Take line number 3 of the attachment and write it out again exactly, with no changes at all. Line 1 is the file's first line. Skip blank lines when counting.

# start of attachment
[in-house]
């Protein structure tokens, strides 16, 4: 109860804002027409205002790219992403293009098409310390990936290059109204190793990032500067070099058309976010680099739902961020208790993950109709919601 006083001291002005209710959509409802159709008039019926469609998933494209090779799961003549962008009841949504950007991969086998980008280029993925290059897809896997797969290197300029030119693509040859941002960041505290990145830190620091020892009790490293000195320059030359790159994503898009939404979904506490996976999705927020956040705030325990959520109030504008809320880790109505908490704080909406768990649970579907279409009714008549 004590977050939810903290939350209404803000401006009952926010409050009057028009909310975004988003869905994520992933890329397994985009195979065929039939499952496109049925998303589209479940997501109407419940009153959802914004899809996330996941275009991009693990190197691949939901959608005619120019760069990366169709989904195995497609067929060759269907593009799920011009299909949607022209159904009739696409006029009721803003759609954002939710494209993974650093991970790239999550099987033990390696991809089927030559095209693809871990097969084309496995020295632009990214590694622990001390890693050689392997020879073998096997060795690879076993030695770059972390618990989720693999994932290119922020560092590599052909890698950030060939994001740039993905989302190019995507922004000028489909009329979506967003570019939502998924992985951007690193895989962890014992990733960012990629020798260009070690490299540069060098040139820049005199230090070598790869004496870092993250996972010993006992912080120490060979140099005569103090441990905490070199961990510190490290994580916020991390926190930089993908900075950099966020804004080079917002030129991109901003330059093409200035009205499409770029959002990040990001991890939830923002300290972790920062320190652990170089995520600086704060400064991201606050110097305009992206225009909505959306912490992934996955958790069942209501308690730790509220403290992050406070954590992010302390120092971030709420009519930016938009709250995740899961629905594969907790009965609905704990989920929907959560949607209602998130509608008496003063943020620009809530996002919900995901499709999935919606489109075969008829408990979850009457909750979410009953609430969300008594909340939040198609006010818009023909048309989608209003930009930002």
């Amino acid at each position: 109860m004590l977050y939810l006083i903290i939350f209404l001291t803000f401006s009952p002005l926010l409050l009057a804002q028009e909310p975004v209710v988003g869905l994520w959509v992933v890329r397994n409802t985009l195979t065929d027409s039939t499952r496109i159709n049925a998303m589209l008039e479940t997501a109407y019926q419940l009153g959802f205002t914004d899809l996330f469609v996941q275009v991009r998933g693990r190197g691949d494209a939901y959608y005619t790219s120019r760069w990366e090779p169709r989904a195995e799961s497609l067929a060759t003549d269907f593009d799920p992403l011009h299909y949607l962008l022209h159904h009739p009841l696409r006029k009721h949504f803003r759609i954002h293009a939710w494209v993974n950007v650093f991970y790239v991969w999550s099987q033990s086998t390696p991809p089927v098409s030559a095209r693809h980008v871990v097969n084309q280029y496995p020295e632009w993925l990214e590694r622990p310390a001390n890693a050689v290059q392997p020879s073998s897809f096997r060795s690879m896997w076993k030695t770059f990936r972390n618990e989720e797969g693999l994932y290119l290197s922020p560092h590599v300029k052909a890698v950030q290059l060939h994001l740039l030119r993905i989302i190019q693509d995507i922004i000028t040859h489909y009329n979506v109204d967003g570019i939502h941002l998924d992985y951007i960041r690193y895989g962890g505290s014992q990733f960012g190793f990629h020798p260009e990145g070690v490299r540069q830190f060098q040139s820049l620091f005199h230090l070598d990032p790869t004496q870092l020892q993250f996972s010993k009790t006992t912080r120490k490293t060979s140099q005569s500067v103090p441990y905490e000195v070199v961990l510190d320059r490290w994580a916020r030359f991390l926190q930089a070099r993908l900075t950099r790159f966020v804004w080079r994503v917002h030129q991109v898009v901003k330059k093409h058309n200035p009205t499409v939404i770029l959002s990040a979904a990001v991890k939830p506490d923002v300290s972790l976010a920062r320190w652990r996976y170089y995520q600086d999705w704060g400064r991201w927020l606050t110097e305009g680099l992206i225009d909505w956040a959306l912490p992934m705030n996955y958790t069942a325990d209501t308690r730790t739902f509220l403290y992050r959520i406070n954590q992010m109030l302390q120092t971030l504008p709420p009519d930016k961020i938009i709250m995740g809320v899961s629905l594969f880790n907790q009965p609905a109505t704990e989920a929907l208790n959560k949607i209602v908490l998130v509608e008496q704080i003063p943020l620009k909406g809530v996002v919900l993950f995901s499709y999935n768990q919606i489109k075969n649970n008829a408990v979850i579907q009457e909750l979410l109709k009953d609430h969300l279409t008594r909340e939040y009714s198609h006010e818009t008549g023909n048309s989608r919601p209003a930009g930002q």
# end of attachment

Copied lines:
């Amino acid at each position: 109860m004590l977050y939810l006083i903290i939350f209404l001291t803000f401006s009952p002005l926010l409050l009057a804002q028009e909310p975004v209710v988003g869905l994520w959509v992933v890329r397994n409802t985009l195979t065929d027409s039939t499952r496109i159709n049925a998303m589209l008039e479940t997501a109407y019926q419940l009153g959802f205002t914004d899809l996330f469609v996941q275009v991009r998933g693990r190197g691949d494209a939901y959608y005619t790219s120019r760069w990366e090779p169709r989904a195995e799961s497609l067929a060759t003549d269907f593009d799920p992403l011009h299909y949607l962008l022209h159904h009739p009841l696409r006029k009721h949504f803003r759609i954002h293009a939710w494209v993974n950007v650093f991970y790239v991969w999550s099987q033990s086998t390696p991809p089927v098409s030559a095209r693809h980008v871990v097969n084309q280029y496995p020295e632009w993925l990214e590694r622990p310390a001390n890693a050689v290059q392997p020879s073998s897809f096997r060795s690879m896997w076993k030695t770059f990936r972390n618990e989720e797969g693999l994932y290119l290197s922020p560092h590599v300029k052909a890698v950030q290059l060939h994001l740039l030119r993905i989302i190019q693509d995507i922004i000028t040859h489909y009329n979506v109204d967003g570019i939502h941002l998924d992985y951007i960041r690193y895989g962890g505290s014992q990733f960012g190793f990629h020798p260009e990145g070690v490299r540069q830190f060098q040139s820049l620091f005199h230090l070598d990032p790869t004496q870092l020892q993250f996972s010993k009790t006992t912080r120490k490293t060979s140099q005569s500067v103090p441990y905490e000195v070199v961990l510190d320059r490290w994580a916020r030359f991390l926190q930089a070099r993908l900075t950099r790159f966020v804004w080079r994503v917002h030129q991109v898009v901003k330059k093409h058309n200035p009205t499409v939404i770029l959002s990040a979904a990001v991890k939830p506490d923002v300290s972790l976010a920062r320190w652990r996976y170089y995520q600086d999705w704060g400064r991201w927020l606050t110097e305009g680099l992206i225009d909505w956040a959306l912490p992934m705030n996955y958790t069942a325990d209501t308690r730790t739902f509220l403290y992050r959520i406070n954590q992010m109030l302390q120092t971030l504008p709420p009519d930016k961020i938009i709250m995740g809320v899961s629905l594969f880790n907790q009965p609905a109505t704990e989920a929907l208790n959560k949607i209602v908490l998130v509608e008496q704080i003063p943020l620009k909406g809530v996002v919900l993950f995901s499709y999935n768990q919606i489109k075969n649970n008829a408990v979850i579907q009457e909750l979410l109709k009953d609430h969300l279409t008594r909340e939040y009714s198609h006010e818009t008549g023909n048309s989608r919601p209003a930009g930002q």